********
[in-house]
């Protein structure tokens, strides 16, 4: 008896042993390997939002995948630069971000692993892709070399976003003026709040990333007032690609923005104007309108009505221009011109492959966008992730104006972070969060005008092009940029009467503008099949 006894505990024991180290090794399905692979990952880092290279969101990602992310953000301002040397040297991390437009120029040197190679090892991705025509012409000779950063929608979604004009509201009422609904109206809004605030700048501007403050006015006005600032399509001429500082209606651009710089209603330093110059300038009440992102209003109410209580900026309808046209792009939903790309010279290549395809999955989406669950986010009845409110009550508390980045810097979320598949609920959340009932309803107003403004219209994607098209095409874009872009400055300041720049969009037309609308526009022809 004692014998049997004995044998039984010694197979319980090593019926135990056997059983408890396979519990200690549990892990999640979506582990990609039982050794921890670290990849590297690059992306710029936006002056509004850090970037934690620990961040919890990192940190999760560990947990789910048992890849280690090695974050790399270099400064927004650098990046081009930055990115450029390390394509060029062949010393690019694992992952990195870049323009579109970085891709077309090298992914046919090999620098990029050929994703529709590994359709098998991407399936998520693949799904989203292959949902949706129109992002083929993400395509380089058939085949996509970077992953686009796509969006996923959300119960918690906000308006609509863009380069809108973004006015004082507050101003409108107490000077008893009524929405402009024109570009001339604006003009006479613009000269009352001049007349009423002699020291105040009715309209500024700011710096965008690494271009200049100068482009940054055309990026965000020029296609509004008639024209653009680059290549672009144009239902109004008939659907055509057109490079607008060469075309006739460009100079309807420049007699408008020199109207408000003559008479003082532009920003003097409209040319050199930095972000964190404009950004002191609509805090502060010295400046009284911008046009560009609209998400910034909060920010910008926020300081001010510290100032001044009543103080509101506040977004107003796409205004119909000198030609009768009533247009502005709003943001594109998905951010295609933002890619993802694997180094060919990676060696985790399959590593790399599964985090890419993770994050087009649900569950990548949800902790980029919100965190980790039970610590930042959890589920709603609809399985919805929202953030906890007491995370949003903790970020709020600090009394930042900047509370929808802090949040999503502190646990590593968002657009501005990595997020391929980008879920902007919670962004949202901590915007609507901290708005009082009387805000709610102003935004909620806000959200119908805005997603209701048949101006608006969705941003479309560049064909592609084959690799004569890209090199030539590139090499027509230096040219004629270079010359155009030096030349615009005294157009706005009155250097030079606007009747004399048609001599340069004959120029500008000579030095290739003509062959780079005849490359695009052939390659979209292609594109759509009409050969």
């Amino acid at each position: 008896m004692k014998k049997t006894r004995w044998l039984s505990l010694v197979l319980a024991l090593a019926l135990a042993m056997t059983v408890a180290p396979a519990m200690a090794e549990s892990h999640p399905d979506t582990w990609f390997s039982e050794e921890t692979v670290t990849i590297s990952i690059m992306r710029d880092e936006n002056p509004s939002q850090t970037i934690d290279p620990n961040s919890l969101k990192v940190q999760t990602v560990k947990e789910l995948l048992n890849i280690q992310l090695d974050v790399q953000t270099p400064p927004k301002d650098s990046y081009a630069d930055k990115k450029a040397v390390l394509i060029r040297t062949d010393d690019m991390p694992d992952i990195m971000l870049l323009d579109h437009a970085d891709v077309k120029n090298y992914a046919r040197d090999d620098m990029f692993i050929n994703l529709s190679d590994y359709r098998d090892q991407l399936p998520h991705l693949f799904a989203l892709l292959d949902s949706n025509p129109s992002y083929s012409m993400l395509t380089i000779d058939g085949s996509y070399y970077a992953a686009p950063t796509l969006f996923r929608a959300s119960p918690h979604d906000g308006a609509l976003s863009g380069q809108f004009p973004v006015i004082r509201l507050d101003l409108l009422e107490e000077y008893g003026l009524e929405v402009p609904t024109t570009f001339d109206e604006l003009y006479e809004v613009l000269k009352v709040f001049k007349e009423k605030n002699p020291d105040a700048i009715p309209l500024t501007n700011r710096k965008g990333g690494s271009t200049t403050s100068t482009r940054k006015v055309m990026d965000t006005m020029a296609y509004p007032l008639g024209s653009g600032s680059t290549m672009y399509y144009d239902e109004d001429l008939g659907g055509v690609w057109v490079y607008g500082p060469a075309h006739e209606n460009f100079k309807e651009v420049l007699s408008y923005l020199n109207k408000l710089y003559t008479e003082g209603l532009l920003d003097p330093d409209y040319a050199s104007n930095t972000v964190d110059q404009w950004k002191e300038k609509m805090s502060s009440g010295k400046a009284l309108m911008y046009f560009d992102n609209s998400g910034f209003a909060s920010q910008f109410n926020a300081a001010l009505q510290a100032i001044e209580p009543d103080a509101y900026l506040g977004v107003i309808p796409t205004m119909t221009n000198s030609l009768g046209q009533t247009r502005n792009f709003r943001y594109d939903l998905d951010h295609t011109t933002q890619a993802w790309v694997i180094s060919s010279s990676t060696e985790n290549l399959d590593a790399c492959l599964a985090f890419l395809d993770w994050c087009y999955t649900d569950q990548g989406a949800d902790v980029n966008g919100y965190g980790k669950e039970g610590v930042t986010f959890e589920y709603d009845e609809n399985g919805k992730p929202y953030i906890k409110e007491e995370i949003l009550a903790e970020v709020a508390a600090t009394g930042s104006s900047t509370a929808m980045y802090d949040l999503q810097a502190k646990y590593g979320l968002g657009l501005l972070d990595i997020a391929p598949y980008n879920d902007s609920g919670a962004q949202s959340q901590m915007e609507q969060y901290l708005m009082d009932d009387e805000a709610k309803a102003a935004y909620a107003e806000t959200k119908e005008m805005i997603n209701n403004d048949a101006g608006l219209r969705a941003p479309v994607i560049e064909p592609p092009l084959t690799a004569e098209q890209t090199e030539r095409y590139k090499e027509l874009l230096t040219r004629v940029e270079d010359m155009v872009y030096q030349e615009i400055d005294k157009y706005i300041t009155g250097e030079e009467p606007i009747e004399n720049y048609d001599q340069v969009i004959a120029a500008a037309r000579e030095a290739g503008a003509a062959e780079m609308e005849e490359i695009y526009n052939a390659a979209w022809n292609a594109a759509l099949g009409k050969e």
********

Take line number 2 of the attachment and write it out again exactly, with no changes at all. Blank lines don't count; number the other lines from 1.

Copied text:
């Protein structure tokens, strides 16, 4: 008896042993390997939002995948630069971000692993892709070399976003003026709040990333007032690609923005104007309108009505221009011109492959966008992730104006972070969060005008092009940029009467503008099949 006894505990024991180290090794399905692979990952880092290279969101990602992310953000301002040397040297991390437009120029040197190679090892991705025509012409000779950063929608979604004009509201009422609904109206809004605030700048501007403050006015006005600032399509001429500082209606651009710089209603330093110059300038009440992102209003109410209580900026309808046209792009939903790309010279290549395809999955989406669950986010009845409110009550508390980045810097979320598949609920959340009932309803107003403004219209994607098209095409874009872009400055300041720049969009037309609308526009022809 004692014998049997004995044998039984010694197979319980090593019926135990056997059983408890396979519990200690549990892990999640979506582990990609039982050794921890670290990849590297690059992306710029936006002056509004850090970037934690620990961040919890990192940190999760560990947990789910048992890849280690090695974050790399270099400064927004650098990046081009930055990115450029390390394509060029062949010393690019694992992952990195870049323009579109970085891709077309090298992914046919090999620098990029050929994703529709590994359709098998991407399936998520693949799904989203292959949902949706129109992002083929993400395509380089058939085949996509970077992953686009796509969006996923959300119960918690906000308006609509863009380069809108973004006015004082507050101003409108107490000077008893009524929405402009024109570009001339604006003009006479613009000269009352001049007349009423002699020291105040009715309209500024700011710096965008690494271009200049100068482009940054055309990026965000020029296609509004008639024209653009680059290549672009144009239902109004008939659907055509057109490079607008060469075309006739460009100079309807420049007699408008020199109207408000003559008479003082532009920003003097409209040319050199930095972000964190404009950004002191609509805090502060010295400046009284911008046009560009609209998400910034909060920010910008926020300081001010510290100032001044009543103080509101506040977004107003796409205004119909000198030609009768009533247009502005709003943001594109998905951010295609933002890619993802694997180094060919990676060696985790399959590593790399599964985090890419993770994050087009649900569950990548949800902790980029919100965190980790039970610590930042959890589920709603609809399985919805929202953030906890007491995370949003903790970020709020600090009394930042900047509370929808802090949040999503502190646990590593968002657009501005990595997020391929980008879920902007919670962004949202901590915007609507901290708005009082009387805000709610102003935004909620806000959200119908805005997603209701048949101006608006969705941003479309560049064909592609084959690799004569890209090199030539590139090499027509230096040219004629270079010359155009030096030349615009005294157009706005009155250097030079606007009747004399048609001599340069004959120029500008000579030095290739003509062959780079005849490359695009052939390659979209292609594109759509009409050969």